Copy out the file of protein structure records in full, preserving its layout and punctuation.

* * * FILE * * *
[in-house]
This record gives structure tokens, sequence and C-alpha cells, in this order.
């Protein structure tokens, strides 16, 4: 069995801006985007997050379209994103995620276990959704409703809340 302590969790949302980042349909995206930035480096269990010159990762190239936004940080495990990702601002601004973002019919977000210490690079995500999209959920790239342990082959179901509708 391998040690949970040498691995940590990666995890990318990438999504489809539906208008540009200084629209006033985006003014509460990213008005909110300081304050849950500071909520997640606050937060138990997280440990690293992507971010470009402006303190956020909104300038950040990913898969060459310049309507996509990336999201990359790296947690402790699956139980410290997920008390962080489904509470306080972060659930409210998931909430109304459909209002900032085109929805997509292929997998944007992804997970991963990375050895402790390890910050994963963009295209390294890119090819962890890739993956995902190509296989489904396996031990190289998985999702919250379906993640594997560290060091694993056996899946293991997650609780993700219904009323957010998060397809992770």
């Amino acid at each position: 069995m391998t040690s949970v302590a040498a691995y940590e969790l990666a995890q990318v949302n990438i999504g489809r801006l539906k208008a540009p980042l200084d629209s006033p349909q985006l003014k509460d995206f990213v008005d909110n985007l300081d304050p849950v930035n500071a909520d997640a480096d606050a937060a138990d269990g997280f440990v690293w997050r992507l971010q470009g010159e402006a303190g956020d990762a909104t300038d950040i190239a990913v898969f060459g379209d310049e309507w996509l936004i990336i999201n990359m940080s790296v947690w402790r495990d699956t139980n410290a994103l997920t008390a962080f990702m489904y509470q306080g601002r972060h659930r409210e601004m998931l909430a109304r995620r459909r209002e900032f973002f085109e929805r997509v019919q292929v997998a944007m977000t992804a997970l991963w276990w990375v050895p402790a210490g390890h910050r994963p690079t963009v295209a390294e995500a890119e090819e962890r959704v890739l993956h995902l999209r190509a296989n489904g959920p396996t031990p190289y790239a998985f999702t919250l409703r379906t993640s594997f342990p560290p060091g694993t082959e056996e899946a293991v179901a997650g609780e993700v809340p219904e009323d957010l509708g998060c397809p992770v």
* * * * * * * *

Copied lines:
[in-house]
This record gives structure tokens, sequence and C-alpha cells, in this order.
């Protein structure tokens, strides 16, 4: 069995801006985007997050379209994103995620276990959704409703809340 302590969790949302980042349909995206930035480096269990010159990762190239936004940080495990990702601002601004973002019919977000210490690079995500999209959920790239342990082959179901509708 391998040690949970040498691995940590990666995890990318990438999504489809539906208008540009200084629209006033985006003014509460990213008005909110300081304050849950500071909520997640606050937060138990997280440990690293992507971010470009402006303190956020909104300038950040990913898969060459310049309507996509990336999201990359790296947690402790699956139980410290997920008390962080489904509470306080972060659930409210998931909430109304459909209002900032085109929805997509292929997998944007992804997970991963990375050895402790390890910050994963963009295209390294890119090819962890890739993956995902190509296989489904396996031990190289998985999702919250379906993640594997560290060091694993056996899946293991997650609780993700219904009323957010998060397809992770």
């Amino acid at each position: 069995m391998t040690s949970v302590a040498a691995y940590e969790l990666a995890q990318v949302n990438i999504g489809r801006l539906k208008a540009p980042l200084d629209s006033p349909q985006l003014k509460d995206f990213v008005d909110n985007l300081d304050p849950v930035n500071a909520d997640a480096d606050a937060a138990d269990g997280f440990v690293w997050r992507l971010q470009g010159e402006a303190g956020d990762a909104t300038d950040i190239a990913v898969f060459g379209d310049e309507w996509l936004i990336i999201n990359m940080s790296v947690w402790r495990d699956t139980n410290a994103l997920t008390a962080f990702m489904y509470q306080g601002r972060h659930r409210e601004m998931l909430a109304r995620r459909r209002e900032f973002f085109e929805r997509v019919q292929v997998a944007m977000t992804a997970l991963w276990w990375v050895p402790a210490g390890h910050r994963p690079t963009v295209a390294e995500a890119e090819e962890r959704v890739l993956h995902l999209r190509a296989n489904g959920p396996t031990p190289y790239a998985f999702t919250l409703r379906t993640s594997f342990p560290p060091g694993t082959e056996e899946a293991v179901a997650g609780e993700v809340p219904e009323d957010l509708g998060c397809p992770v």